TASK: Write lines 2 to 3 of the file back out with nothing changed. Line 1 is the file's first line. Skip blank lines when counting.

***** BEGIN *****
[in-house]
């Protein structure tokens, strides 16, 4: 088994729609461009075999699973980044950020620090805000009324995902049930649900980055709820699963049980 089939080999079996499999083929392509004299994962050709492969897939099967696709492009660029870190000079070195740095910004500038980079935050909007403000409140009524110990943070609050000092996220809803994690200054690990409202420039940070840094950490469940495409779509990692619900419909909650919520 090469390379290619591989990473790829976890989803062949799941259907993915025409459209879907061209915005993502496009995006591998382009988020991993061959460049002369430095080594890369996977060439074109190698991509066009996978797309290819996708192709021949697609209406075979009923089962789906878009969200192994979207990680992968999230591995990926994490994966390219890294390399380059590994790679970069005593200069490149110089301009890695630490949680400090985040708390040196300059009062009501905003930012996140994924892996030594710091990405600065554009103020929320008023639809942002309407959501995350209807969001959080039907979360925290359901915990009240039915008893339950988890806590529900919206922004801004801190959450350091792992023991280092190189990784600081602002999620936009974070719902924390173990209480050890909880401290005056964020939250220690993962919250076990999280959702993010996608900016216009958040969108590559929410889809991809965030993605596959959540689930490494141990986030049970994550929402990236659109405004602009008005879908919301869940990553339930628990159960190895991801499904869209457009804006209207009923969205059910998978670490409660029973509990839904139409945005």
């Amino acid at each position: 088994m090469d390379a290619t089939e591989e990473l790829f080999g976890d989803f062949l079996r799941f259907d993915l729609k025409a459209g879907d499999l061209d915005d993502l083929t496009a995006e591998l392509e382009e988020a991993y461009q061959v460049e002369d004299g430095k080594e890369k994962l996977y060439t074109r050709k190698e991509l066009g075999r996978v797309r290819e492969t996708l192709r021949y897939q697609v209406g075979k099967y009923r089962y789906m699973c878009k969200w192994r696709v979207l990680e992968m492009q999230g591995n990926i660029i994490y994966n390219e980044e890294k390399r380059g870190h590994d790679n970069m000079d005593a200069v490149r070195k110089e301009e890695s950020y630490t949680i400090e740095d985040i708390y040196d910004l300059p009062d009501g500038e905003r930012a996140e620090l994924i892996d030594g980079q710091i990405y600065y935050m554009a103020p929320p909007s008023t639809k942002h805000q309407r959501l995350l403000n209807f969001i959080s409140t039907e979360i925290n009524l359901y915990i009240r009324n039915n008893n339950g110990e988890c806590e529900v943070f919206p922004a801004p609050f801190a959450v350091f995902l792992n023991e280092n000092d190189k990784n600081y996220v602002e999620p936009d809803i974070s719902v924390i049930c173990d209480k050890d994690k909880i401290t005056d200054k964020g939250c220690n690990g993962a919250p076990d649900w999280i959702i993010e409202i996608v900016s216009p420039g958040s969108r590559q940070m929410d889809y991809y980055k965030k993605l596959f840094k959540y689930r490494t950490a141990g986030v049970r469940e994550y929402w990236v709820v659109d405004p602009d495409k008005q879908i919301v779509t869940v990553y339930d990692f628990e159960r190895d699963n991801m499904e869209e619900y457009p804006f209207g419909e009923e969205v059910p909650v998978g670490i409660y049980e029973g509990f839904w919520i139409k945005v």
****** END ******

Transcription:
């Protein structure tokens, strides 16, 4: 088994729609461009075999699973980044950020620090805000009324995902049930649900980055709820699963049980 089939080999079996499999083929392509004299994962050709492969897939099967696709492009660029870190000079070195740095910004500038980079935050909007403000409140009524110990943070609050000092996220809803994690200054690990409202420039940070840094950490469940495409779509990692619900419909909650919520 090469390379290619591989990473790829976890989803062949799941259907993915025409459209879907061209915005993502496009995006591998382009988020991993061959460049002369430095080594890369996977060439074109190698991509066009996978797309290819996708192709021949697609209406075979009923089962789906878009969200192994979207990680992968999230591995990926994490994966390219890294390399380059590994790679970069005593200069490149110089301009890695630490949680400090985040708390040196300059009062009501905003930012996140994924892996030594710091990405600065554009103020929320008023639809942002309407959501995350209807969001959080039907979360925290359901915990009240039915008893339950988890806590529900919206922004801004801190959450350091792992023991280092190189990784600081602002999620936009974070719902924390173990209480050890909880401290005056964020939250220690993962919250076990999280959702993010996608900016216009958040969108590559929410889809991809965030993605596959959540689930490494141990986030049970994550929402990236659109405004602009008005879908919301869940990553339930628990159960190895991801499904869209457009804006209207009923969205059910998978670490409660029973509990839904139409945005």
């Amino acid at each position: 088994m090469d390379a290619t089939e591989e990473l790829f080999g976890d989803f062949l079996r799941f259907d993915l729609k025409a459209g879907d499999l061209d915005d993502l083929t496009a995006e591998l392509e382009e988020a991993y461009q061959v460049e002369d004299g430095k080594e890369k994962l996977y060439t074109r050709k190698e991509l066009g075999r996978v797309r290819e492969t996708l192709r021949y897939q697609v209406g075979k099967y009923r089962y789906m699973c878009k969200w192994r696709v979207l990680e992968m492009q999230g591995n990926i660029i994490y994966n390219e980044e890294k390399r380059g870190h590994d790679n970069m000079d005593a200069v490149r070195k110089e301009e890695s950020y630490t949680i400090e740095d985040i708390y040196d910004l300059p009062d009501g500038e905003r930012a996140e620090l994924i892996d030594g980079q710091i990405y600065y935050m554009a103020p929320p909007s008023t639809k942002h805000q309407r959501l995350l403000n209807f969001i959080s409140t039907e979360i925290n009524l359901y915990i009240r009324n039915n008893n339950g110990e988890c806590e529900v943070f919206p922004a801004p609050f801190a959450v350091f995902l792992n023991e280092n000092d190189k990784n600081y996220v602002e999620p936009d809803i974070s719902v924390i049930c173990d209480k050890d994690k909880i401290t005056d200054k964020g939250c220690n690990g993962a919250p076990d649900w999280i959702i993010e409202i996608v900016s216009p420039g958040s969108r590559q940070m929410d889809y991809y980055k965030k993605l596959f840094k959540y689930r490494t950490a141990g986030v049970r469940e994550y929402w990236v709820v659109d405004p602009d495409k008005q879908i919301v779509t869940v990553y339930d990692f628990e159960r190895d699963n991801m499904e869209e619900y457009p804006f209207g419909e009923e969205v059910p909650v998978g670490i409660y049980e029973g509990f839904w919520i139409k945005v």